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Cardiac Event Monitoring: About This Test

Electrical system of the heart and a normal EKG readout

What is it?

A cardiac event monitor is a small device that you wear or keep with you. It records the electrical activity of your heart. It records times when your heartbeat is too fast, too slow, or irregular. These are called cardiac events.

The monitor will give your doctor the same kind of information as an electrocardiogram (EKG or ECG). An EKG shows the heart's electrical activity as line tracings on paper.

There are different types of monitors. Your doctor will choose the type that works best for you and is most likely to help find your heart problem.

Why is this test done?

This test is used to look for irregular heartbeats. It can help your doctor find out what is causing symptoms such as chest pain, fainting, or lightheadedness. It also can help the doctor see if treatment for an abnormal heartbeat is working.

Many people have abnormal heartbeats from time to time. Because these kinds of heartbeats can come and go, it may be hard to record one while you are in the doctor's office. Tracking your heartbeat for a longer time and during your whole day makes it easier to record your cardiac events.

How is the test done?

If you are getting a monitor with electrode pads on your chest:

  • Several areas on your chest may be shaved and cleaned. Then a small amount of gel will be put on those areas. The electrode pads will then be attached to the skin of your chest. Thin wires will connect the electrodes to the monitor.
  • You will get instructions for how and when to change the electrodes at home.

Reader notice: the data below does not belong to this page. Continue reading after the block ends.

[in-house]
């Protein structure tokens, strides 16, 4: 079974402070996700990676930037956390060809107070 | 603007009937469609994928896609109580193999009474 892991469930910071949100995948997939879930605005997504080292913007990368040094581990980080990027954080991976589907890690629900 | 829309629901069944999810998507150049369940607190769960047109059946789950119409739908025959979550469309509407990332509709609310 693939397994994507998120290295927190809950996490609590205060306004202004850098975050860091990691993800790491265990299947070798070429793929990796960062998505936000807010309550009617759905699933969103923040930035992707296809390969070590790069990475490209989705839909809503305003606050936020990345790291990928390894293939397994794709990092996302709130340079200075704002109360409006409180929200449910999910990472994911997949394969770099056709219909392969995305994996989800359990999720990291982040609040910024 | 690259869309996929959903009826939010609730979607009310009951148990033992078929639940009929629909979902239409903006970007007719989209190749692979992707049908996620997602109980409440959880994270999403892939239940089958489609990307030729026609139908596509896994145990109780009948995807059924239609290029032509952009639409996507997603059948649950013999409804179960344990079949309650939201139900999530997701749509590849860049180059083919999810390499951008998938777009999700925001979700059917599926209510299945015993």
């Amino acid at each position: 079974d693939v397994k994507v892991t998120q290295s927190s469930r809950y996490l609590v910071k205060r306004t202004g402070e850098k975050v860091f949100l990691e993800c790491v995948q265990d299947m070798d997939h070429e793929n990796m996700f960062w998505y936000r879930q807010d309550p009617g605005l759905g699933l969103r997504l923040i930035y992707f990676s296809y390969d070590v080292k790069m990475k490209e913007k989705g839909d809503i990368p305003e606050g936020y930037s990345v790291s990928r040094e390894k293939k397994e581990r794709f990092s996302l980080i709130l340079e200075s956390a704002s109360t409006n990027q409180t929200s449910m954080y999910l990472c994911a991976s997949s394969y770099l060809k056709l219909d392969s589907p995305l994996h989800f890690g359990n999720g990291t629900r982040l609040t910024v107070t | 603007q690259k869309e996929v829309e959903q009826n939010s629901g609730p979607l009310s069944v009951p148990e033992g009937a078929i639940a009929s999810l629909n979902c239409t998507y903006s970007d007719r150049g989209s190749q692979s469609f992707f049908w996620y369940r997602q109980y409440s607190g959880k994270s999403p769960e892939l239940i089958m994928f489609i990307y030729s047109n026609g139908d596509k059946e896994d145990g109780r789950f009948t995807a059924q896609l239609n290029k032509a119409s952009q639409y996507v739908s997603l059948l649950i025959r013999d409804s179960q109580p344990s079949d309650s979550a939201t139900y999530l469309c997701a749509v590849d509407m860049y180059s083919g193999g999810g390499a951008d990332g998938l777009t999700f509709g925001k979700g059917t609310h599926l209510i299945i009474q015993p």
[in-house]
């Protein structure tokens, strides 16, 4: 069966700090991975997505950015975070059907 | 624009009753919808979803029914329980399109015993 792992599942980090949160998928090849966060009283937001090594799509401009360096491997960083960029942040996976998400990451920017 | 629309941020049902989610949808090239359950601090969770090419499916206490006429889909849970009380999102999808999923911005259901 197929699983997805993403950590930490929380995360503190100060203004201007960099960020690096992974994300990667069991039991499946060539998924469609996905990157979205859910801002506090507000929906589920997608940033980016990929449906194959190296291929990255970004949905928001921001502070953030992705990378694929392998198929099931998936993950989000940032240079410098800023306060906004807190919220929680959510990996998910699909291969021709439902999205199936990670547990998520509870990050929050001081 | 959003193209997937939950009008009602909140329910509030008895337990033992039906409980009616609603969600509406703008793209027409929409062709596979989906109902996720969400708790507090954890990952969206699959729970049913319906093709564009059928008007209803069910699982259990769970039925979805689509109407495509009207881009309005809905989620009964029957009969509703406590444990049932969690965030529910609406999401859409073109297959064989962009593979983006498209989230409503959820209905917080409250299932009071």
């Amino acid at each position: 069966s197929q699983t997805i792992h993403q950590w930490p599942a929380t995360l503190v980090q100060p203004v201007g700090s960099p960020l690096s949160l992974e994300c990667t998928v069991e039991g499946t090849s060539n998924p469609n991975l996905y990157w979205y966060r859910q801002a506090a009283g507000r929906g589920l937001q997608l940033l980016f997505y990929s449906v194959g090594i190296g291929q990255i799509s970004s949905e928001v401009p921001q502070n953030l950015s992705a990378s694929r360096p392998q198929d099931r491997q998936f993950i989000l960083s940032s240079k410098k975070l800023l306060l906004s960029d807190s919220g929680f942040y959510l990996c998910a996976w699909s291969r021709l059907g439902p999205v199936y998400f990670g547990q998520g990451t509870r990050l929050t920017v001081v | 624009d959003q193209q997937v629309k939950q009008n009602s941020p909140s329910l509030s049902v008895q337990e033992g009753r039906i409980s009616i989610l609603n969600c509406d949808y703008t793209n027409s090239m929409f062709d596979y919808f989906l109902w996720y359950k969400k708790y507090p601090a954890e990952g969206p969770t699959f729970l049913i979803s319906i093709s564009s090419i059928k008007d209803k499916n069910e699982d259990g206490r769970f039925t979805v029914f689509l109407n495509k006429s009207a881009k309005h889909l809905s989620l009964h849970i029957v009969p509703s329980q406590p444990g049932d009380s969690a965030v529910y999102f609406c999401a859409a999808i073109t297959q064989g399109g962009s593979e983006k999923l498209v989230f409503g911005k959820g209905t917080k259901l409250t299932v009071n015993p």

Some types of monitors don't use electrode pads. Some types are worn on your wrist like a watch. Others are stuck to your chest with a sticky patch. Or you may have a monitor that you carry with you. Your doctor will explain which type of monitor you have and how to use it.

Some monitors start recording on their own when they detect an abnormal heartbeat. With others, you may have to start the recording when you have symptoms. Your doctor will explain which type of monitor you have and how to use it.

How is the monitor used?

  • With some monitors, you may need to do something to record when you have symptoms. You might use a hand-held device to start it. Or you may need to press a button on the monitor.
  • You may keep a diary of what you were doing when you had symptoms such as chest pain or dizziness. Your doctor will show you how to do this.
  • You may need to send the information from your monitor to your doctor through a phone line or online. Some monitors send it on their own. You will get instructions from your doctor. Your information will stay private and secure no matter how it's sent.
  • You may be able to do most of the things you usually do. But try to follow your doctor's instructions for bathing, exercise, and other activities.

How long will you have the monitor?

You may use the monitor for up to a month or longer. It depends on how long it takes to record irregular heartbeat episodes. It also depends on how long your doctor wants to keep monitoring your heart.

What happens after the test?

  • You'll return the monitor to your doctor's office or hospital.
  • You'll meet with your doctor to talk about the information recorded during your test.
  • Your doctor will check your diary of symptoms. He or she will compare the timing of your activities and symptoms with the recorded heart pattern.
  • Depending on your test results, your doctor may talk with you about other tests or treatment options.

Follow-up care is a key part of your treatment and safety. Be sure to make and go to all appointments, and call your doctor or nurse advice line (811 in most provinces and territories) if you are having problems. It's also a good idea to keep a list of the medicines you take. Ask your doctor when you can expect to have your test results.

Where can you learn more?

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